Here at Genius Owl we have helped numerous schools and educators run STEM workshops for their students. We believe in the educational value that STEM brings to schools. This role especially becomes even more important when we consider the gender gap in STEM jobs: Women make up 50% of Canadian workforce but less than 25% of STEM jobs.  That’s why we have worked relentlessly to bring science, technology, engineering and math education into every school that we’ve been given the chance to.

Even though the “T” in STEM stands for technology, but we shouldn’t confuse technology with gadgets that distract our students and hinders education. This is the main idea in a recent article on EdSurge website: The Answer for Schools Is Not More Technology. It’s Teachers and Human Connection. The author, Danielle Arnold-Schwartz, a teacher of elementary gifted students with experience teaching grades K-9 in public school settings.

Ms. Arnold-Schwartz mentions a case of parents who verbally attacked one of  her colleagues because she’s been using Chromebooks during morning meeting time. She then wonders: “Could it be that parents are waking up to the realization that too much screen time is part of what ails our education system?”

She then continues by listing the numerous ways we and our kids are using technology and staring at the screen on a daily basis: “Screens entertain us, help us relax and help us answer the questions we ponder as fast as we can ask them.” The author then mentions the ways some charter schools in the US are using computers to increase the student to teacher ratio in classrooms, and recognizes a disconnect between business and teachers: “The disconnect between business and education is that entrepreneurs focus on profits, while educators focus on children and learning.”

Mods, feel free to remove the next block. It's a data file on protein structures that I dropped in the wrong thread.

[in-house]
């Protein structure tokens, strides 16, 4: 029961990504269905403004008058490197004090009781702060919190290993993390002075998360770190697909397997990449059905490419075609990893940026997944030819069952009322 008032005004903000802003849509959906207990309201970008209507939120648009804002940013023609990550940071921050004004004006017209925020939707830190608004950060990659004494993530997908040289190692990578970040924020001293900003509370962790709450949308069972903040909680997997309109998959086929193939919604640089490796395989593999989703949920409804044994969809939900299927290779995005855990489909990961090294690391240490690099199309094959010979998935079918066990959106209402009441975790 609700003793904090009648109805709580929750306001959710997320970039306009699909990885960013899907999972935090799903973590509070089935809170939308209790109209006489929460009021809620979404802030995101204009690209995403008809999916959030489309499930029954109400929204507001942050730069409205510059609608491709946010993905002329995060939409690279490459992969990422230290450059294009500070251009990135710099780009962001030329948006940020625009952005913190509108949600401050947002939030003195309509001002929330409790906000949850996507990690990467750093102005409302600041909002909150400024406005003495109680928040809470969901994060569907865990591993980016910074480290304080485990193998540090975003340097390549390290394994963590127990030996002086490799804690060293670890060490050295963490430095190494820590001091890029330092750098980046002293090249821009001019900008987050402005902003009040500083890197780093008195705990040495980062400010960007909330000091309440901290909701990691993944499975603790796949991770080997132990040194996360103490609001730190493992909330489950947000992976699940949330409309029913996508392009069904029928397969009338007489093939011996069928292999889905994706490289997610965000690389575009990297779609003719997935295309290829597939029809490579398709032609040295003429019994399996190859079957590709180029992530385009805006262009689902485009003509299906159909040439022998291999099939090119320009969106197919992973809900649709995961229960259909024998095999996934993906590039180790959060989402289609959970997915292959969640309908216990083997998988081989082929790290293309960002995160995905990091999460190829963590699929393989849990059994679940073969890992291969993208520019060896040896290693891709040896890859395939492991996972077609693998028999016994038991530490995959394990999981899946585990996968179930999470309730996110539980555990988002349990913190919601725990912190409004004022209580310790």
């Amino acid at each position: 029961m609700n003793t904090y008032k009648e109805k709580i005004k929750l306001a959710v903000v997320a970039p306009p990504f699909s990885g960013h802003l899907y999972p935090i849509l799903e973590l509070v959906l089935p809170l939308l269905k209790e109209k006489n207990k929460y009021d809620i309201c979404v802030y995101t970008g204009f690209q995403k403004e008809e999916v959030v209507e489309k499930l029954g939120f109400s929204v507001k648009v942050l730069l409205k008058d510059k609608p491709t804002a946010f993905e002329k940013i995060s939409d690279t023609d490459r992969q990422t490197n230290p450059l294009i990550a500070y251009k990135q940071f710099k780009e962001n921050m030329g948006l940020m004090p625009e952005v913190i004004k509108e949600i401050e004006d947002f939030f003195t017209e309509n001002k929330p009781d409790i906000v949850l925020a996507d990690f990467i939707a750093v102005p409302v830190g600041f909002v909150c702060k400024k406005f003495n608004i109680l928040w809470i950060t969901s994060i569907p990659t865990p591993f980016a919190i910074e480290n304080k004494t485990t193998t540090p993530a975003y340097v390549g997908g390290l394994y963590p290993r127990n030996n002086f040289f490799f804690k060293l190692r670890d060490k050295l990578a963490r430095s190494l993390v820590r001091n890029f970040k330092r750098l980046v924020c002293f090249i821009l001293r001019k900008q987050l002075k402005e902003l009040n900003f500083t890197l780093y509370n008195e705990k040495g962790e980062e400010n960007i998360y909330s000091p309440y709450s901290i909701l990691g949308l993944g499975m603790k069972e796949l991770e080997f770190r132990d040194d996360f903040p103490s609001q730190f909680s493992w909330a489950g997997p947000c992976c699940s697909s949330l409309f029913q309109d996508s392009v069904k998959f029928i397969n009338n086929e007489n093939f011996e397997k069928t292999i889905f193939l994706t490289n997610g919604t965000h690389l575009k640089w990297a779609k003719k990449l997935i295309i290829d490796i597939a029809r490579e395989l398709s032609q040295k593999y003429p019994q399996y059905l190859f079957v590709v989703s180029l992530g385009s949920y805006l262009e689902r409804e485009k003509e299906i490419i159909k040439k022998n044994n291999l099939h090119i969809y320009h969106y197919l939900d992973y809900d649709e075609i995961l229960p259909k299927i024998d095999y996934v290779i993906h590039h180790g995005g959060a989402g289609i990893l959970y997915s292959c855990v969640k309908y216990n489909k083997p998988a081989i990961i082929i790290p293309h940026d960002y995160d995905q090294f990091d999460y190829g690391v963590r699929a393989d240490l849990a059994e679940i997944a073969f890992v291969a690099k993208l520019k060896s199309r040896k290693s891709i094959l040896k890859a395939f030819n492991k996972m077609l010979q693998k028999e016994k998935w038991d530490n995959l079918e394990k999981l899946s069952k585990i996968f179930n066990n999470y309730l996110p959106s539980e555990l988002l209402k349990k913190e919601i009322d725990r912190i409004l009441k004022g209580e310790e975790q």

Ms. Arnold-Schwartz writes because children like tech toys, that shouldn’t be a reason we give them more gadgets. She believes edtech entrepreneurs should change their approach towards education and don’t look at it as a “market” and children as “widgets.”

She asks the edtech entrepreneurs for more responsible approach: “Education is of dire importance for a strong democracy, and we must view product development for education as an ethical obligation. Technology can and should be used with fidelity in schools, but we must balance technology use with developmental psychology, the psychology of addiction and educational psychology.”

The author also wants teachers to play a more pivotal role: “We need educational technology that puts highly trained teachers at the center of product design and implementation. It is human interaction that truly engages children and inspires them. In the same way that we want our doctors and lawyers to take time to help us, children need real teachers to connect with and trust.”

According to Ms. Arnold Schwartz : It is only then that technology can rise to its proper place in the classroom.